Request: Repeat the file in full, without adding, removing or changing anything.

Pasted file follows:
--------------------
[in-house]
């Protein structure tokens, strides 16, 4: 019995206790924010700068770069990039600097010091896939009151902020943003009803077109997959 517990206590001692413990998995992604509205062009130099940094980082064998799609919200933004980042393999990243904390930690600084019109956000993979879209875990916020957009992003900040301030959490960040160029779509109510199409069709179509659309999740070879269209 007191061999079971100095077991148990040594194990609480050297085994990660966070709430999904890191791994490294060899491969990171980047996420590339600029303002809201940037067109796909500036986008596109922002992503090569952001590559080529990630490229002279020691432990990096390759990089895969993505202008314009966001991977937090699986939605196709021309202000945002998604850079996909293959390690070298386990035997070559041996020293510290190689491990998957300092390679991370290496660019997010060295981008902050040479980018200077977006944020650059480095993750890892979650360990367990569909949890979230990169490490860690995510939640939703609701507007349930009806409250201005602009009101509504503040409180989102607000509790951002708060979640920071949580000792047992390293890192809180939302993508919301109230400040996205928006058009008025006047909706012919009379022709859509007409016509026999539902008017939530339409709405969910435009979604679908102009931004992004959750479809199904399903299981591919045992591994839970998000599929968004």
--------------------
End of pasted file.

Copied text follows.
[in-house]
């Protein structure tokens, strides 16, 4: 019995206790924010700068770069990039600097010091896939009151902020943003009803077109997959 517990206590001692413990998995992604509205062009130099940094980082064998799609919200933004980042393999990243904390930690600084019109956000993979879209875990916020957009992003900040301030959490960040160029779509109510199409069709179509659309999740070879269209 007191061999079971100095077991148990040594194990609480050297085994990660966070709430999904890191791994490294060899491969990171980047996420590339600029303002809201940037067109796909500036986008596109922002992503090569952001590559080529990630490229002279020691432990990096390759990089895969993505202008314009966001991977937090699986939605196709021309202000945002998604850079996909293959390690070298386990035997070559041996020293510290190689491990998957300092390679991370290496660019997010060295981008902050040479980018200077977006944020650059480095993750890892979650360990367990569909949890979230990169490490860690995510939640939703609701507007349930009806409250201005602009009101509504503040409180989102607000509790951002708060979640920071949580000792047992390293890192809180939302993508919301109230400040996205928006058009008025006047909706012919009379022709859509007409016509026999539902008017939530339409709405969910435009979604679908102009931004992004959750479809199904399903299981591919045992591994839970998000599929968004």